this instructable shows how to create an ornithopter or chirothopter (mechanical bird/bat)

this is my first instructable and i decided to make this page after i had finished the project so bear with me

some facts:
ornithopters were originally designed by the great Leonard da vinci.
the word ornithopter opter comes from the latin and/or greek root words Orni meaning: bird and thopter meaning: mechanical flapping wing, chiro means: hand
though many small working models have been constructed, no life sized, motor powered machines, have ever been able to achieve sustained flight

Step 1: Gather Your Parts

you will need :

balsa wood
wood glue
tape/hole reinforcer

(optional) to make life easier
super glue
some kind of wing membrane
electric motor
small gear
large gear
battery snaps
9v battery
spst switch
660 resistor


exacto knife
soldering iron

total cost: $30+
________w/o any tools or suplies
The biggest problem you are probably having is a wing to body ratio... Your wings aren't nearly big enough to lift that body, plus your motor and battery is way too heavy. From the looks of it, you are just using a DC motor you salvaged, and those can be useful, but not for flight. You should try looking into RC aircraft motors, they are much lighter as they are meant to fly. <br><br>An easy way to get one would be to buy a cheap RC helicopter, and just take out the electronics. That way, you would have one motor to power the wings, and one to steer. (And a remote to control it.)<br><br> Your mechanics are impressive for a beginner, and you should keep up the good work! <br><br><br>(FYI I fly model airplanes in a club. They are a bit different, but same basic principle)
<p>Hello, martzsam! I know, your comment is very old and the chance, that you read my answer, is very small,but may be you can give some advices about the wing size and weight for ornithopter?</p>
Well I know how to solve that problem. Just use capacitors instead of batteries, use balsa wood or bambbo strips for the body, plastic or paper for the wings, and just use the small type of motor used in small electric toys.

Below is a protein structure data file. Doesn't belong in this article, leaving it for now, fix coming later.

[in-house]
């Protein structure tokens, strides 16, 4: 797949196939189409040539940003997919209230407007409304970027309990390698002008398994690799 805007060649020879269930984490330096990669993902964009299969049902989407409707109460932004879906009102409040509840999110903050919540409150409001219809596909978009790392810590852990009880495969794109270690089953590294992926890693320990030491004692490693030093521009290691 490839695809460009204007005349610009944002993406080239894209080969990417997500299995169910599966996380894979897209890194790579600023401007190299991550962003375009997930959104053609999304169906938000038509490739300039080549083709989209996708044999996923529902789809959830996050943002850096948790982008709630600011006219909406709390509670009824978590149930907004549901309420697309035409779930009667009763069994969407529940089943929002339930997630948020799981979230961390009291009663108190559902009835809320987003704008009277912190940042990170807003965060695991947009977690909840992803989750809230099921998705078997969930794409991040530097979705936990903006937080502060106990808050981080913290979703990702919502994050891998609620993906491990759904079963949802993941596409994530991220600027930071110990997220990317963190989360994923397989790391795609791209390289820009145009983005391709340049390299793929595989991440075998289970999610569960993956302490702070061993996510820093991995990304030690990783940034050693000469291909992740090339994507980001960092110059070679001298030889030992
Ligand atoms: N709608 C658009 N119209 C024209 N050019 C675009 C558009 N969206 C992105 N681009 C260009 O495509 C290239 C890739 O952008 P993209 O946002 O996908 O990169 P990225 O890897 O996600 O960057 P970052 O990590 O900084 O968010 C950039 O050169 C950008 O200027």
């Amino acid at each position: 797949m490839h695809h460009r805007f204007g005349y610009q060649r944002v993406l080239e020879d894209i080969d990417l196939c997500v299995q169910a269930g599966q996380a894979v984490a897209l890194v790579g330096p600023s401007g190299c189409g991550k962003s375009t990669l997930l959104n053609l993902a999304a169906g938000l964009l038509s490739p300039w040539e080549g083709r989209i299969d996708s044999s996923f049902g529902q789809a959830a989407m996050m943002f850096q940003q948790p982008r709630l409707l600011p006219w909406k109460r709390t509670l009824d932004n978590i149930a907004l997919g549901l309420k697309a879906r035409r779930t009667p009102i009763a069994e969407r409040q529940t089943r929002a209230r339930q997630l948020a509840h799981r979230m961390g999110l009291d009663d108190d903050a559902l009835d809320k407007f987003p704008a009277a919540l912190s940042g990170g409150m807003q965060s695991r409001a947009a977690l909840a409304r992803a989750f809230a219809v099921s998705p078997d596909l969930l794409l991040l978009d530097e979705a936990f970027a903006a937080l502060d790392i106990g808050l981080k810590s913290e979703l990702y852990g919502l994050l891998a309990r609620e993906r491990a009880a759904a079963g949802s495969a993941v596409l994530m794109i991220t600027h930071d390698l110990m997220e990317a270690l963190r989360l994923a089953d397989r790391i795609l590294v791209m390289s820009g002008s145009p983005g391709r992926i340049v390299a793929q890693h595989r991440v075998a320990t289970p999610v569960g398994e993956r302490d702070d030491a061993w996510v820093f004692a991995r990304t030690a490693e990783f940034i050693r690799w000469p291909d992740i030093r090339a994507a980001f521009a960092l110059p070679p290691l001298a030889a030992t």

This is good but try making one that flies
i have several times, but its much harder than you would think
i know i have to...
<em>...no life-sized machines have ever been able to achieve sustained flight...</em><br/><br/><a rel="nofollow" href="http://en.wikipedia.org/wiki/Ornithopter#Manned_flight">Except for these ones.</a><br/><br/>Still, it's a good project.<br/>
first of all wikipedia cannot be trusted because it can be edited by anyone. second of all, no they didn't. only one actually got a foot off the ground before crashing while the others simply got up to take off speed. but thanks for the compliment
Ah ornithopters are such a reality you can buy a toy that flies. take your pick parrot or dragon Fly. the technology is well understood - Yes no man carrying ornithopter exists but the models fly well.
<a rel="nofollow" href="http://youtube.com/watch?v=a-qS7oN-3tA">http://youtube.com/watch?v=a-qS7oN-3tA</a><br/><br/>OH CHILD!<br/>
no there have been life sized ornithopers that worked.
oh and another thing, the 1942 ornithopter was technically not an ornithopter because along with moving wings, it had too use fixed wings. and the 2006 flight required a jet engine at the back. the others are man powered but i will still change the quote to say<br/> <br/><em> no life sized, motor powered machines, have ever been able to achieve sustained flight</em><br/>
If it's pushed by a flapping action, it's an ornithopter, but I'll let you argue that one out with the ornithopter-building community:<br/><br/><em>With a 3 hp Sachs motorcycle engine, and presumably wheels added, the ornithopter was able to take off unassisted from the ground. It made a quiet 15-minute flight at about 60 kilometers per hour. Then a 6 hp engine was installed, increasing the speed to 80 kph. After these historic accomplishments, Schmid's work was interrupted by the war.</em><br/><br/><em>By 1947, however, Schmid had constructed a second ornithopter. This one, a modified Grunau-Baby IIa sailplane, <strong>was constructed with flapping outer wing sections</strong>. Using a 10 hp engine, this double-seater was capable of speeds estimated at 100 to 120 kilometers per hour.</em><br/><br/><a rel="nofollow" href="http://www.ornithopter.org/a.schmid.shtml">http://www.ornithopter.org/a.schmid.shtml</a><br/><br/><em>Yves Rousseau attempted his first human-powered flight with flapping wings in 1995. On 20 April 2006, at his 212th attempt, he succeeded in flying a distance of 64 metres, observed by officials of the Aero Club de France. Unfortunately, on his 213th flight attempt, a gust of wind led to a wing breaking up, causing the pilot to be gravely injured (paraplegic). M. Rousseau deserves international recognition for his 13 years of work on human-powered ornithopter flight.</em><br/><br/><a rel="nofollow" href="http://www.fai.org/awards/recipient.asp?id=4181">http://www.fai.org/awards/recipient.asp?id=4181</a><br/><br/>